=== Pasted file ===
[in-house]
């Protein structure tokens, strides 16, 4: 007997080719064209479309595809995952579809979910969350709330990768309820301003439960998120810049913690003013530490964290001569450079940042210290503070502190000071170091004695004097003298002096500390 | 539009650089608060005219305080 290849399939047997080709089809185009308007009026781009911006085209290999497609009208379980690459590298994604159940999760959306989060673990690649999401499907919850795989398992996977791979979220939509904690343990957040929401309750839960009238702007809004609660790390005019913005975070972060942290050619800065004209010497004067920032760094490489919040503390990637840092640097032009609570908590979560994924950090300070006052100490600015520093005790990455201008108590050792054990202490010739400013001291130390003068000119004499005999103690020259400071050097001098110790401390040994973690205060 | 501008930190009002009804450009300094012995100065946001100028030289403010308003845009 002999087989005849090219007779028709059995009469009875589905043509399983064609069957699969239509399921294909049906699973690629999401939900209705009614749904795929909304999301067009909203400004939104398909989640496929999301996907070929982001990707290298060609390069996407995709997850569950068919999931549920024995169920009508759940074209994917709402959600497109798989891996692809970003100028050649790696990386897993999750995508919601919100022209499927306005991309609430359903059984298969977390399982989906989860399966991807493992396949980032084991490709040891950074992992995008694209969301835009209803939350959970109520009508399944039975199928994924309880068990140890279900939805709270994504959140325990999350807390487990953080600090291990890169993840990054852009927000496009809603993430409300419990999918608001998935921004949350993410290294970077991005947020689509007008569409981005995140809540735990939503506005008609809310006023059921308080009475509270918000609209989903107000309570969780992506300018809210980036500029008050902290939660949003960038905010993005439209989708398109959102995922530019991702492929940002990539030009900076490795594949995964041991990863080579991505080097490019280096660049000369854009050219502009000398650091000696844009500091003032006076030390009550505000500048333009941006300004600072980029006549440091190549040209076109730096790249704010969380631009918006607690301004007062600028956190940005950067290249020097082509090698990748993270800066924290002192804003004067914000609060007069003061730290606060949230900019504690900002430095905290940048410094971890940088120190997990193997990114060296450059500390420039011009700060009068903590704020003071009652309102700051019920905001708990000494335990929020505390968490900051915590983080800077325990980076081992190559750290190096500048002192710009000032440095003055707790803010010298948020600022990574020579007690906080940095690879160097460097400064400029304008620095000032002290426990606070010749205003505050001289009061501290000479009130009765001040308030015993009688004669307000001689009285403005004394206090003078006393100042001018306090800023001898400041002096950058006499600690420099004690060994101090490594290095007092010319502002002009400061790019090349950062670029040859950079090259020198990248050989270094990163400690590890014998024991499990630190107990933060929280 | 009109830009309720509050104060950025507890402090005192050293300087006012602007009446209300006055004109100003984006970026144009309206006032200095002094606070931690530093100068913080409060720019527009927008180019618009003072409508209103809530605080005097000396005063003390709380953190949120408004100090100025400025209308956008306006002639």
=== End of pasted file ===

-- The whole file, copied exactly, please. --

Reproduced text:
[in-house]
């Protein structure tokens, strides 16, 4: 007997080719064209479309595809995952579809979910969350709330990768309820301003439960998120810049913690003013530490964290001569450079940042210290503070502190000071170091004695004097003298002096500390 | 539009650089608060005219305080 290849399939047997080709089809185009308007009026781009911006085209290999497609009208379980690459590298994604159940999760959306989060673990690649999401499907919850795989398992996977791979979220939509904690343990957040929401309750839960009238702007809004609660790390005019913005975070972060942290050619800065004209010497004067920032760094490489919040503390990637840092640097032009609570908590979560994924950090300070006052100490600015520093005790990455201008108590050792054990202490010739400013001291130390003068000119004499005999103690020259400071050097001098110790401390040994973690205060 | 501008930190009002009804450009300094012995100065946001100028030289403010308003845009 002999087989005849090219007779028709059995009469009875589905043509399983064609069957699969239509399921294909049906699973690629999401939900209705009614749904795929909304999301067009909203400004939104398909989640496929999301996907070929982001990707290298060609390069996407995709997850569950068919999931549920024995169920009508759940074209994917709402959600497109798989891996692809970003100028050649790696990386897993999750995508919601919100022209499927306005991309609430359903059984298969977390399982989906989860399966991807493992396949980032084991490709040891950074992992995008694209969301835009209803939350959970109520009508399944039975199928994924309880068990140890279900939805709270994504959140325990999350807390487990953080600090291990890169993840990054852009927000496009809603993430409300419990999918608001998935921004949350993410290294970077991005947020689509007008569409981005995140809540735990939503506005008609809310006023059921308080009475509270918000609209989903107000309570969780992506300018809210980036500029008050902290939660949003960038905010993005439209989708398109959102995922530019991702492929940002990539030009900076490795594949995964041991990863080579991505080097490019280096660049000369854009050219502009000398650091000696844009500091003032006076030390009550505000500048333009941006300004600072980029006549440091190549040209076109730096790249704010969380631009918006607690301004007062600028956190940005950067290249020097082509090698990748993270800066924290002192804003004067914000609060007069003061730290606060949230900019504690900002430095905290940048410094971890940088120190997990193997990114060296450059500390420039011009700060009068903590704020003071009652309102700051019920905001708990000494335990929020505390968490900051915590983080800077325990980076081992190559750290190096500048002192710009000032440095003055707790803010010298948020600022990574020579007690906080940095690879160097460097400064400029304008620095000032002290426990606070010749205003505050001289009061501290000479009130009765001040308030015993009688004669307000001689009285403005004394206090003078006393100042001018306090800023001898400041002096950058006499600690420099004690060994101090490594290095007092010319502002002009400061790019090349950062670029040859950079090259020198990248050989270094990163400690590890014998024991499990630190107990933060929280 | 009109830009309720509050104060950025507890402090005192050293300087006012602007009446209300006055004109100003984006970026144009309206006032200095002094606070931690530093100068913080409060720019527009927008180019618009003072409508209103809530605080005097000396005063003390709380953190949120408004100090100025400025209308956008306006002639």